High-flying Donald Trump boasted that he beat two Hispanic Republican rivals, Sens. Marco Rubio of Florida and Ted Cruz of Texas, among Latino voters in Tuesday’s Nevada GOP caucuses.
Despite some of his more outrageous proposals, including building a wall along the southwestern border and deporting more than 11 million illegal immigrants, Trump insists he will surprise many with the depth of his support among Hispanics as he seeks to win the GOP presidential nomination.
"You know what I really am happy about?" Trump asked his supporters at a victory celebration in Las Vegas as he reviewed the breadth of his support in the caucuses. "Forty-six percent were the Hispanics. Forty-six percent! Number one with Hispanics,” bellowed Trump, who launched his campaign last spring by denouncing illegal Mexican immigrants as criminals, drug dealers and rapists. “I'm really happy about that.”
However, in the harsh glare of daylight, Trump’s 45-percent victory among the Republican Hispanics who turned out for the caucuses is far less impressive than Trump may think.
For one thing, only a small sliver of Nevada’s overall Latino electorate took part in the GOP caucuses. An estimated 16,500 Latinos took part in the Democratic caucuses while about 6,000 participated in the GOP caucuses, according to an analysis by Latino Decisions, a polling and research organization.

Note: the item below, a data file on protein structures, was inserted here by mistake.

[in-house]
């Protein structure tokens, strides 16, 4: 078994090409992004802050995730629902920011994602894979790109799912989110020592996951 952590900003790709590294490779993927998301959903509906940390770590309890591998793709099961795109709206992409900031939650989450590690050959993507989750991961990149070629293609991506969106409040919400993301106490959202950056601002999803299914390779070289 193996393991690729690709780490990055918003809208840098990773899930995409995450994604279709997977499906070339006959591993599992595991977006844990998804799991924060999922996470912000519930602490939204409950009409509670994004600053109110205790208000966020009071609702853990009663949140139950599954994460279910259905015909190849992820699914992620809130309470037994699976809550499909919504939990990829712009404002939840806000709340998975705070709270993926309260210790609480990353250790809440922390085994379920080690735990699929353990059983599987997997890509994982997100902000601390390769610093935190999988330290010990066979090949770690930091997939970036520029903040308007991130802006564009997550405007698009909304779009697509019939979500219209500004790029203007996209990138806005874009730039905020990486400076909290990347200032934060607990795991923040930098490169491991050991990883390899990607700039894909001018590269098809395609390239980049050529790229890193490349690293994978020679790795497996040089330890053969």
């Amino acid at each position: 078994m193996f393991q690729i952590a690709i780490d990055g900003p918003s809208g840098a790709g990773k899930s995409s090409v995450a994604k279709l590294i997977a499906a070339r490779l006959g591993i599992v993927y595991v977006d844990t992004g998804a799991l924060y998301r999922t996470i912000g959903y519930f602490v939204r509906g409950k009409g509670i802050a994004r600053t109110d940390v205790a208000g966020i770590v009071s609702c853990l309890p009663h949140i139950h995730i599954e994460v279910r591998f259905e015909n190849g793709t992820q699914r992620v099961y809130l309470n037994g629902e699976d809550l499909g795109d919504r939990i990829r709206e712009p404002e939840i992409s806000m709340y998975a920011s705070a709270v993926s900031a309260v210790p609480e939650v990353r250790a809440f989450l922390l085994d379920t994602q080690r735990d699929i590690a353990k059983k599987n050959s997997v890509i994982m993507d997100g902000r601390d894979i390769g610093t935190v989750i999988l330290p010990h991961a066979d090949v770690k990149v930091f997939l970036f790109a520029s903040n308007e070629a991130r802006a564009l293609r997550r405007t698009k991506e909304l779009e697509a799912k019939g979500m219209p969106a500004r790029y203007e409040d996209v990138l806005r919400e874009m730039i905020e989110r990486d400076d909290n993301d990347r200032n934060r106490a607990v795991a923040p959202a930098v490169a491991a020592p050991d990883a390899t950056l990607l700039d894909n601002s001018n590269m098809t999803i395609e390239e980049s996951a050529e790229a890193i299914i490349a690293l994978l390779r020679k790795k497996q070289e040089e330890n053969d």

Trump came away with an estimated 2,600 Latino votes, or only 11 percent of Latinos who participated in both the Democratic and Republican caucuses.
And when you pull back the lens on where Trump stands nationally with Hispanic voters, the anti-immigrant businessman is in very deep trouble.
According to a new Washington Post-Univision poll of Latino voters nationwide, eight in 10 Hispanic voters have an unfavorable view of Trump and 70 percent have a “very unfavorable” view of him. That is more than twice the percentage of Hispanic disapproval of Rubio, Cruz and any other Republican candidate still in the field.
Latino animosity towards Trump has grown since last June, when fewer than six in ten Hispanics had a “very unfavorable” view of the billionaire, according to The Washington Post. More importantly, Trump performs very badly among Hispanic voters in hypothetical matchups with Democrats Hillary Rodham Clinton and Bernie Sanders.
For example, Clinton beats Trump among Hispanics, 73 percent to 16 percent. That 57-point gap is significantly wider than the 44-point margin by which Republican presidential nominee Mitt Romney lost the Hispanic vote to President Obama in 2012.
Republican National Committee chief Reince Priebus and other GOP leaders have long warned that the Republicans stand little chance of regaining the presidency unless they do more to reach out to Hispanics and other minority voters, as the GOP’s share of white voters declines.
Romney drew just 27 percent of the Hispanic vote in his failed bid for the White House in 2012, while Republican Sen. John McCain of Arizona garnered 31 percent of the Hispanic electorate in his loss to Obama in 2008.
George W. Bush, the last Republican to be elected president, claimed 44 percent of the Hispanic vote in 2004. The GOP presidential nominee this year likely will have to at least match Bush to prevail in a general election campaign. If that’s the case, then Trump may have to rethink some of his more draconian immigration policies.
Trump has said that he “loves” Latinos and often notes that he has employed many of them at his country clubs, casinos and other business ventures. But there is plenty of empirical evidence that Latinos don’t love him back.